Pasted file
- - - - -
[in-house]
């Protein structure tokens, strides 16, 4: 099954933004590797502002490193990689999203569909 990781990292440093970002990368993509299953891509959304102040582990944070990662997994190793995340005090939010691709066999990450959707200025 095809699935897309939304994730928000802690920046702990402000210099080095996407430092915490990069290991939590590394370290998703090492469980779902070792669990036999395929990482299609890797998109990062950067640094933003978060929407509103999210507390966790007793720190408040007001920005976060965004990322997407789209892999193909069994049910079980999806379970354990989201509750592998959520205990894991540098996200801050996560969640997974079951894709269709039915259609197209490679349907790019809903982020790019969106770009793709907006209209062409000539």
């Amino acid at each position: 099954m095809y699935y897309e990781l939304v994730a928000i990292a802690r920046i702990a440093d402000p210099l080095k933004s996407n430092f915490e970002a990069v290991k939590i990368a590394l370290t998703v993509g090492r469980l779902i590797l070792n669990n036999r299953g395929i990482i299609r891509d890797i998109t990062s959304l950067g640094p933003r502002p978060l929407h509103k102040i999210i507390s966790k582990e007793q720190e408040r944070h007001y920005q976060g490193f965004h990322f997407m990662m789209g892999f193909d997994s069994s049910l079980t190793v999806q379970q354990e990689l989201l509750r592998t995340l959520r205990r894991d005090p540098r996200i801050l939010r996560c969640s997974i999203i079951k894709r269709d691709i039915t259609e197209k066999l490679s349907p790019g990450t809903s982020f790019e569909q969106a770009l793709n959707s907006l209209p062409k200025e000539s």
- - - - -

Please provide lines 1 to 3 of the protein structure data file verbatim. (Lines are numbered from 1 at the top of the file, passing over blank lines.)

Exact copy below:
[in-house]
């Protein structure tokens, strides 16, 4: 099954933004590797502002490193990689999203569909 990781990292440093970002990368993509299953891509959304102040582990944070990662997994190793995340005090939010691709066999990450959707200025 095809699935897309939304994730928000802690920046702990402000210099080095996407430092915490990069290991939590590394370290998703090492469980779902070792669990036999395929990482299609890797998109990062950067640094933003978060929407509103999210507390966790007793720190408040007001920005976060965004990322997407789209892999193909069994049910079980999806379970354990989201509750592998959520205990894991540098996200801050996560969640997974079951894709269709039915259609197209490679349907790019809903982020790019969106770009793709907006209209062409000539």
């Amino acid at each position: 099954m095809y699935y897309e990781l939304v994730a928000i990292a802690r920046i702990a440093d402000p210099l080095k933004s996407n430092f915490e970002a990069v290991k939590i990368a590394l370290t998703v993509g090492r469980l779902i590797l070792n669990n036999r299953g395929i990482i299609r891509d890797i998109t990062s959304l950067g640094p933003r502002p978060l929407h509103k102040i999210i507390s966790k582990e007793q720190e408040r944070h007001y920005q976060g490193f965004h990322f997407m990662m789209g892999f193909d997994s069994s049910l079980t190793v999806q379970q354990e990689l989201l509750r592998t995340l959520r205990r894991d005090p540098r996200i801050l939010r996560c969640s997974i999203i079951k894709r269709d691709i039915t259609e197209k066999l490679s349907p790019g990450t809903s982020f790019e569909q969106a770009l793709n959707s907006l209209p062409k200025e000539s």